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How are people living with diabetes affected by the COVID-19 crisis?

Hello, I’m Dr. Ralph Abraham, consultant in diabetes and endocrinology at the London Diabetes Centre.

Today’s webinar is all about how the COVID-19 pandemic affects people who have to live with diabetes. Not only are we all terrified by the implications of a viral infection that can be lethal, but for those of you who have diabetes, or other illnesses, your ability to survive is also reduced. I’m currently at an age where just breathing puts me at high risk. So I am well aware now how most of my patients are being made to feel. It’s not nice.

We do not know if being an obedient patient with a macular glucose readings is good for you, or giving you some kind of super protection. But we would like to believe that. What you can do to help yourself is simple, it doesn’t cost a lot of money and we hope it’s effective. Make sure you have enough of your medication, yelled for help if you’re running out. Do not ask for trouble, by dealing with the lockdown by eating a litre of ice cream, it really isn’t good for your glucose levels in your blood and it could provoke reduced immunity.

Stay calm, being stressed out does not help and may hinder and if it happens, and you cannot do much about it, again, ask for help, it’s available. Exercise regularly, it’s wonderful for diabetes and may also help keep you calm. Most of all, be vigilant. Illness or COVID-19 infection can silently put your diabetes out of joint. Do not assume your diabetes is a silent partner, it plays up when things go wrong. If you have type two diabetes treated with tablets, you may need more medication. If you take insulin you may need to increase your doses. If you take any of the commonly prescribed SGLT two inhibitors that could be drugs with the names [INAUDIBLE 02:40], you may need to stop these and seek medical help.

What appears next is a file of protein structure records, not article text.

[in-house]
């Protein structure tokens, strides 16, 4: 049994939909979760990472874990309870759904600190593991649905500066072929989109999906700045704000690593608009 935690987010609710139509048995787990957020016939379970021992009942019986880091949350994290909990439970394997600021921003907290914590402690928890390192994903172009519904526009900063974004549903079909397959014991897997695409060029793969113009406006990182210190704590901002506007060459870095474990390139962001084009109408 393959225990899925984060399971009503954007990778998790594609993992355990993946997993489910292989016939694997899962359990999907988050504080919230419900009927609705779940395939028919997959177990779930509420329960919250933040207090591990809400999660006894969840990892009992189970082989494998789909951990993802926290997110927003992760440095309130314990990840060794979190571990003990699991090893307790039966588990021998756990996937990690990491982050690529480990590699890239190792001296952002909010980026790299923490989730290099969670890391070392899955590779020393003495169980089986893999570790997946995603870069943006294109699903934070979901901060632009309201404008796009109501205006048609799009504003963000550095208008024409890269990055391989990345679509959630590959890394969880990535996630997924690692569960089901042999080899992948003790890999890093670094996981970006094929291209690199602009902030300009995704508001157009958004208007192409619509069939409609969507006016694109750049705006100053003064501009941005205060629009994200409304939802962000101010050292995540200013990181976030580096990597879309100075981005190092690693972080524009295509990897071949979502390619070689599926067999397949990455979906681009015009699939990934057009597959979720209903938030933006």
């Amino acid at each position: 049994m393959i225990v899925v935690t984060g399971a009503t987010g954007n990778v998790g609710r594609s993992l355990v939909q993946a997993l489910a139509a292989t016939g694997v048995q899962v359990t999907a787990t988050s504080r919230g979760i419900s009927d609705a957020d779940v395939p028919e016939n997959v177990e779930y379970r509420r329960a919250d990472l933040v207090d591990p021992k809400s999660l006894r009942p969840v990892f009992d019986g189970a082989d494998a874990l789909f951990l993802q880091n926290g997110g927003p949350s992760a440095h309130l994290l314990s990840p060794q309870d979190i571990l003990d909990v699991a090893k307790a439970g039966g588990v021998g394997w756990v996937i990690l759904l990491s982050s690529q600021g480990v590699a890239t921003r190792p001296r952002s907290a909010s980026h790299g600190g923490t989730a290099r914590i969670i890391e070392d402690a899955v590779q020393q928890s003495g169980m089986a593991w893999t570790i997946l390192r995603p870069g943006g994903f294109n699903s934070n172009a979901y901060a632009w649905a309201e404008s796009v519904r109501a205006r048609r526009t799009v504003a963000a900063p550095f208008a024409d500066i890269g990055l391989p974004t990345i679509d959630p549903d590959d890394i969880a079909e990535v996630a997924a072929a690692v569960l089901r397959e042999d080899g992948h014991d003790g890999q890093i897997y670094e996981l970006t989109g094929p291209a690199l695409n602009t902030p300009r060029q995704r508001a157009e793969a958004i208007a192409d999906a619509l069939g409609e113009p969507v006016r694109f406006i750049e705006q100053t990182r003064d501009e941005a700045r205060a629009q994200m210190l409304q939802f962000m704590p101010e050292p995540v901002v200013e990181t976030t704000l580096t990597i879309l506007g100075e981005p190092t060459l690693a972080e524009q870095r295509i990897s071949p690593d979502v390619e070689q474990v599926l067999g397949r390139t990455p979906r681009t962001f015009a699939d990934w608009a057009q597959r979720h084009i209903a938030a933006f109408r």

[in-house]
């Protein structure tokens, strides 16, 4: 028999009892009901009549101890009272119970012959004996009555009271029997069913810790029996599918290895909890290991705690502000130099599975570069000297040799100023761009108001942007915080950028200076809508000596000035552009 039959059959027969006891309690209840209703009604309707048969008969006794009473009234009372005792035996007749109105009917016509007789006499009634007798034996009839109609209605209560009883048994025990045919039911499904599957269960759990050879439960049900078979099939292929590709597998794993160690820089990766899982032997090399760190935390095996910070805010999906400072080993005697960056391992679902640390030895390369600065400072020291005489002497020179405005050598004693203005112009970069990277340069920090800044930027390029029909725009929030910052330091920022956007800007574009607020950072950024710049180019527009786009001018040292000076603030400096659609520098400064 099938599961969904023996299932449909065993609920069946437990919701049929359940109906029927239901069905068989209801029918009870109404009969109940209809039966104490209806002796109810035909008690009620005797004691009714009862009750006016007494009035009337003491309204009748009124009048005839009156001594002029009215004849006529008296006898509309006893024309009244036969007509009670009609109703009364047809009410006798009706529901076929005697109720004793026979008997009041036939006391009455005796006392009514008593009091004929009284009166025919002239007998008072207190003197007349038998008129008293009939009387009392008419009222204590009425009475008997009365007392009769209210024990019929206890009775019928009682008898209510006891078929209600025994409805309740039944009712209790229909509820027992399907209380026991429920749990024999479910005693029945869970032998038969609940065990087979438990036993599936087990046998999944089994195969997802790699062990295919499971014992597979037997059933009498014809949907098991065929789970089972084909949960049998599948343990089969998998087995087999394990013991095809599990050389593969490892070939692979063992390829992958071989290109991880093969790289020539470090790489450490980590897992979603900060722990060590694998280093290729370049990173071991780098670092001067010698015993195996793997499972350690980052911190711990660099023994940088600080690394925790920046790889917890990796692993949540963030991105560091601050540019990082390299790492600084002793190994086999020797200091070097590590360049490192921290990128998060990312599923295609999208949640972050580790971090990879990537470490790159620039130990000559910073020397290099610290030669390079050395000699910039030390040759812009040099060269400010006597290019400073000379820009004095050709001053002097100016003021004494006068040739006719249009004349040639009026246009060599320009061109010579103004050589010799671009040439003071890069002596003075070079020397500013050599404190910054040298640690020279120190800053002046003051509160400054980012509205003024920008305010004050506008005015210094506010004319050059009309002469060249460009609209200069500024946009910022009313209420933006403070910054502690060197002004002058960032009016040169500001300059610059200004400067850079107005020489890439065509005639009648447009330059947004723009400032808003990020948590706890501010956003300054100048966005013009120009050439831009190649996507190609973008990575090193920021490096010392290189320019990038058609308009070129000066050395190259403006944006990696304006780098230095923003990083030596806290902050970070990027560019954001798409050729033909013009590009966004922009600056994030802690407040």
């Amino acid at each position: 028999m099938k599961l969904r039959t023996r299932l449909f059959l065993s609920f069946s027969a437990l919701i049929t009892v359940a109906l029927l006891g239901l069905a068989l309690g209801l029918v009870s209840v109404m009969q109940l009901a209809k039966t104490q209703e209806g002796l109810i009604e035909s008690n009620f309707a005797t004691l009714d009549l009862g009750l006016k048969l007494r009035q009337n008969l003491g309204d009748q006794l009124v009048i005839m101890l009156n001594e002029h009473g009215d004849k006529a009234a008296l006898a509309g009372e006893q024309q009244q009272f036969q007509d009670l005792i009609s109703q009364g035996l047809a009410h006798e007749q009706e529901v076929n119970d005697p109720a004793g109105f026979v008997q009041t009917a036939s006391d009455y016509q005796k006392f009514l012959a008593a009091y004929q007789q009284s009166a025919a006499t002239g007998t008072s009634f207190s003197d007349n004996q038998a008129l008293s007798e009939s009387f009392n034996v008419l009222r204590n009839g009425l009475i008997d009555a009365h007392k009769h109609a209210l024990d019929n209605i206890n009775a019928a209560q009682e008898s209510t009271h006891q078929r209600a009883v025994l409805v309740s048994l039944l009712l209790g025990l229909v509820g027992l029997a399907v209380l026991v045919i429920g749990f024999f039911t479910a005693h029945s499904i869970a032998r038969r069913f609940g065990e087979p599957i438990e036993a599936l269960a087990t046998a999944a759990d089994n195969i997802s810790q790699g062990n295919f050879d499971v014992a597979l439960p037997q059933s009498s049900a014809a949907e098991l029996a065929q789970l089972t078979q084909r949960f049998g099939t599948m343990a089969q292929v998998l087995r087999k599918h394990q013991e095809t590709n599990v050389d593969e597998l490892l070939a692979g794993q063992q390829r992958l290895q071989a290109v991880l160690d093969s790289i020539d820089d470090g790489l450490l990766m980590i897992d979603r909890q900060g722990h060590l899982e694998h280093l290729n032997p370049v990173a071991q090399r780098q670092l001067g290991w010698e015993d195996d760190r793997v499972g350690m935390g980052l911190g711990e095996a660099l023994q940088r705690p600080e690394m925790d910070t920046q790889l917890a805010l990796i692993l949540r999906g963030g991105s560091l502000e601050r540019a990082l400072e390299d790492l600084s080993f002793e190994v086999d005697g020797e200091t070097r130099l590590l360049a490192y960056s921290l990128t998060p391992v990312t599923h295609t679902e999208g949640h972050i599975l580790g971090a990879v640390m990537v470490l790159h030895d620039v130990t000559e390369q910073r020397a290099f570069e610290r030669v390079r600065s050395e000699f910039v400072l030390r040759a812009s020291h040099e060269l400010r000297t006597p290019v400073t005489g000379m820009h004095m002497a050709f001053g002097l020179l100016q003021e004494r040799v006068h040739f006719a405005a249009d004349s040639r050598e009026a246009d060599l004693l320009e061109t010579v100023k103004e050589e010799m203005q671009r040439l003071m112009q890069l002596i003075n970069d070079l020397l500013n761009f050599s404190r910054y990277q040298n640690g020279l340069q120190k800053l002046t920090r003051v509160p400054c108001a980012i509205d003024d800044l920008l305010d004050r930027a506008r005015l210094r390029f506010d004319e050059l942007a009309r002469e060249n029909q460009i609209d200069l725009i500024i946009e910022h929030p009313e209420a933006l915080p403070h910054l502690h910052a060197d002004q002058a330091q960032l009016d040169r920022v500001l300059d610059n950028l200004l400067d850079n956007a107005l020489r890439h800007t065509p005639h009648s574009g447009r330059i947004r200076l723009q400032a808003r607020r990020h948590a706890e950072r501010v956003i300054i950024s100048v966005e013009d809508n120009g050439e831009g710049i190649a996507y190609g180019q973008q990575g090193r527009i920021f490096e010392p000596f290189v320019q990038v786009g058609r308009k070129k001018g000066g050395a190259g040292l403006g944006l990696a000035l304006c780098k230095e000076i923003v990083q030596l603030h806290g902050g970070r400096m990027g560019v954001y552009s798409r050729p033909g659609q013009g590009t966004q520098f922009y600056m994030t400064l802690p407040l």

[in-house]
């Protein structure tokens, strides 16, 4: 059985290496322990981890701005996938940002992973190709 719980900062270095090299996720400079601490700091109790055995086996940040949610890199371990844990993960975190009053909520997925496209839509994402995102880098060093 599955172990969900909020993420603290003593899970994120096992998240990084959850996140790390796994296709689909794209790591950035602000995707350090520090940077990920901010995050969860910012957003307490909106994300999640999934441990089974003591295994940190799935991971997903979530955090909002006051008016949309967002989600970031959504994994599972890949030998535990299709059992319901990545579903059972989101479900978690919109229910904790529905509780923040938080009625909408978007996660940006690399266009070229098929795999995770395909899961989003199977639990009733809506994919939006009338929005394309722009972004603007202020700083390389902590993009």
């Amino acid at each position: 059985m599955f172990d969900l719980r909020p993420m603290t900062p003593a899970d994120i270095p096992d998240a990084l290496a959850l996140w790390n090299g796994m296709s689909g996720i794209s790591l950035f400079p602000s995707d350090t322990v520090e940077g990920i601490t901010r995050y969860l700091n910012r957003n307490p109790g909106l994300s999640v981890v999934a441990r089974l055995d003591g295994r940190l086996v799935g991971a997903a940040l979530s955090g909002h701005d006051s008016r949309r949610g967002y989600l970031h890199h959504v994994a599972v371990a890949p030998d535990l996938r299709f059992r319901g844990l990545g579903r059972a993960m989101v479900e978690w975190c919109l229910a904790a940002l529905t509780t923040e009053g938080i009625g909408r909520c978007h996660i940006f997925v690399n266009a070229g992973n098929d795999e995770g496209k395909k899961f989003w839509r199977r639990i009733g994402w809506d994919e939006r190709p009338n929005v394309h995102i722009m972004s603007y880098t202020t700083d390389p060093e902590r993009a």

Remember that unexpected symptoms like thirst, nausea, vomiting, tiredness, blurred vision. All may signal rapidly deteriorating diabetes. Have you checked your blood glucose? Do you know about ketones? Should these be checked? Am I asking questions and getting a blank response? You should know about these things. Most important, for a complicated metabolic disease that requires a PhD, I’m experienced to manage it properly. Can you get good advice and help when you need it?

The doctors and nurses at the London Diabetes Centre are available for phone or video consultations and advice when you need it. You can contact us during working hours on 08000483330 for an appointment or medication.

If you have diabetes, high blood pressure or obesity take COVID-19 very seriously. Follow self isolation measures implicitly and do not take risks. Remember, the virus can lie on surfaces, so wearing gloves if you touch door handles is sensible. Wash your hands with soap and water for at least 20 seconds frequently throughout the day. Make sure your metabolic measurements, your weight, your blood pressure, your glucose levels are all under control. And make sure you have adequate supplies of all your medication. Stay healthy, eat sensibly, try an exercise and stay cool. Thank you for listening to me.

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